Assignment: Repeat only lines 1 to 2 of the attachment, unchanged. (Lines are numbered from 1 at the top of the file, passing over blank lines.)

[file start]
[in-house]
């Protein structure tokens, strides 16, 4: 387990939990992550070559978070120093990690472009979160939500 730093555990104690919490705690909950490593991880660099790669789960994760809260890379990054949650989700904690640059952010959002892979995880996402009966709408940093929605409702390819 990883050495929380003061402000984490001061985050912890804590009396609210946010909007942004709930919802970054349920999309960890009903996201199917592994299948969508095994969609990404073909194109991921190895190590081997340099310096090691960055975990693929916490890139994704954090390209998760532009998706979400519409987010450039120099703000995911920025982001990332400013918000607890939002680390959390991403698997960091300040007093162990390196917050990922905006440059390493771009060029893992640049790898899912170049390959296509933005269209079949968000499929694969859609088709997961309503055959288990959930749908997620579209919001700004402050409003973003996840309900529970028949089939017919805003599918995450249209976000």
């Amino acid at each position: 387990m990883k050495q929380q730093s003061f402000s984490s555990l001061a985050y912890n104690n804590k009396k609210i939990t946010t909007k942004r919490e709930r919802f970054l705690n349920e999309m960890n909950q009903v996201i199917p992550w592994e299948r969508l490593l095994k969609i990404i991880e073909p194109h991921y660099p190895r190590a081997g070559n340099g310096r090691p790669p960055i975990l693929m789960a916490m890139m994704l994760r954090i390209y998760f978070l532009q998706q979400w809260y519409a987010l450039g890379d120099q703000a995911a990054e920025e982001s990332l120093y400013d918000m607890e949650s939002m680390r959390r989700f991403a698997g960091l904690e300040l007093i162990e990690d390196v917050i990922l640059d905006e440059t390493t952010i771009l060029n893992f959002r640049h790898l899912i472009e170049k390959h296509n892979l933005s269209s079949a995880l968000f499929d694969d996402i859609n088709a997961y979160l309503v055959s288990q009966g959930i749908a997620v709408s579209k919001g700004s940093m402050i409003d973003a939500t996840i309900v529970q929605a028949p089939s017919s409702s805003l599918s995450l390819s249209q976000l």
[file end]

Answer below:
[in-house]
């Protein structure tokens, strides 16, 4: 387990939990992550070559978070120093990690472009979160939500 730093555990104690919490705690909950490593991880660099790669789960994760809260890379990054949650989700904690640059952010959002892979995880996402009966709408940093929605409702390819 990883050495929380003061402000984490001061985050912890804590009396609210946010909007942004709930919802970054349920999309960890009903996201199917592994299948969508095994969609990404073909194109991921190895190590081997340099310096090691960055975990693929916490890139994704954090390209998760532009998706979400519409987010450039120099703000995911920025982001990332400013918000607890939002680390959390991403698997960091300040007093162990390196917050990922905006440059390493771009060029893992640049790898899912170049390959296509933005269209079949968000499929694969859609088709997961309503055959288990959930749908997620579209919001700004402050409003973003996840309900529970028949089939017919805003599918995450249209976000």